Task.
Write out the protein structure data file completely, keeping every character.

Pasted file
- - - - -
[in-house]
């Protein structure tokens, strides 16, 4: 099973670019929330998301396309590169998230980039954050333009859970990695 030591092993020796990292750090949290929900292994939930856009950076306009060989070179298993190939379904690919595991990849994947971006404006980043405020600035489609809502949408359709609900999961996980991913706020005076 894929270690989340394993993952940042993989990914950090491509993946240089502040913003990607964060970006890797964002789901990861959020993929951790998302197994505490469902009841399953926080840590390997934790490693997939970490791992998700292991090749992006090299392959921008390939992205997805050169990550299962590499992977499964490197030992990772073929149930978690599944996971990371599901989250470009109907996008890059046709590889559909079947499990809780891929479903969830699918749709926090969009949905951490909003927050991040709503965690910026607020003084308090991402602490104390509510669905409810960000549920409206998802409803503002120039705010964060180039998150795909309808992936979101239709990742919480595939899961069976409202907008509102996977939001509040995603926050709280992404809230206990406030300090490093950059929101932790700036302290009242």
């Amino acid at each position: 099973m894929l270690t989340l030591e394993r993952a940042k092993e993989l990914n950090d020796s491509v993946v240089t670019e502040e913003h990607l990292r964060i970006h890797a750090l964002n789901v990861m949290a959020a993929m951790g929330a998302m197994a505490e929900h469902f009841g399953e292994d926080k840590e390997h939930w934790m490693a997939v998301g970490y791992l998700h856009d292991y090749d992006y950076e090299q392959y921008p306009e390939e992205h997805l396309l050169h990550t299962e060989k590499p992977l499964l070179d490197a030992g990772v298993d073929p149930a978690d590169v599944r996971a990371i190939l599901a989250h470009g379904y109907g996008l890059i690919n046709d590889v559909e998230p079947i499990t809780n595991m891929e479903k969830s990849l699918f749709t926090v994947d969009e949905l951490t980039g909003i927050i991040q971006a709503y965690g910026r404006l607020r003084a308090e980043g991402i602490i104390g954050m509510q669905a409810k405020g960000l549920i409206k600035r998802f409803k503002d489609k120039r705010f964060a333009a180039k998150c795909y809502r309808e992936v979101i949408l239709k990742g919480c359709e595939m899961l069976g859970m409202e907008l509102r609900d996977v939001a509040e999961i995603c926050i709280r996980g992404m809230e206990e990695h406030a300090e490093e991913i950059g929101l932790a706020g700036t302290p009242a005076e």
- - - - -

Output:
[in-house]
């Protein structure tokens, strides 16, 4: 099973670019929330998301396309590169998230980039954050333009859970990695 030591092993020796990292750090949290929900292994939930856009950076306009060989070179298993190939379904690919595991990849994947971006404006980043405020600035489609809502949408359709609900999961996980991913706020005076 894929270690989340394993993952940042993989990914950090491509993946240089502040913003990607964060970006890797964002789901990861959020993929951790998302197994505490469902009841399953926080840590390997934790490693997939970490791992998700292991090749992006090299392959921008390939992205997805050169990550299962590499992977499964490197030992990772073929149930978690599944996971990371599901989250470009109907996008890059046709590889559909079947499990809780891929479903969830699918749709926090969009949905951490909003927050991040709503965690910026607020003084308090991402602490104390509510669905409810960000549920409206998802409803503002120039705010964060180039998150795909309808992936979101239709990742919480595939899961069976409202907008509102996977939001509040995603926050709280992404809230206990406030300090490093950059929101932790700036302290009242």
């Amino acid at each position: 099973m894929l270690t989340l030591e394993r993952a940042k092993e993989l990914n950090d020796s491509v993946v240089t670019e502040e913003h990607l990292r964060i970006h890797a750090l964002n789901v990861m949290a959020a993929m951790g929330a998302m197994a505490e929900h469902f009841g399953e292994d926080k840590e390997h939930w934790m490693a997939v998301g970490y791992l998700h856009d292991y090749d992006y950076e090299q392959y921008p306009e390939e992205h997805l396309l050169h990550t299962e060989k590499p992977l499964l070179d490197a030992g990772v298993d073929p149930a978690d590169v599944r996971a990371i190939l599901a989250h470009g379904y109907g996008l890059i690919n046709d590889v559909e998230p079947i499990t809780n595991m891929e479903k969830s990849l699918f749709t926090v994947d969009e949905l951490t980039g909003i927050i991040q971006a709503y965690g910026r404006l607020r003084a308090e980043g991402i602490i104390g954050m509510q669905a409810k405020g960000l549920i409206k600035r998802f409803k503002d489609k120039r705010f964060a333009a180039k998150c795909y809502r309808e992936v979101i949408l239709k990742g919480c359709e595939m899961l069976g859970m409202e907008l509102r609900d996977v939001a509040e999961i995603c926050i709280r996980g992404m809230e206990e990695h406030a300090e490093e991913i950059g929101l932790a706020g700036t302290p009242a005076e």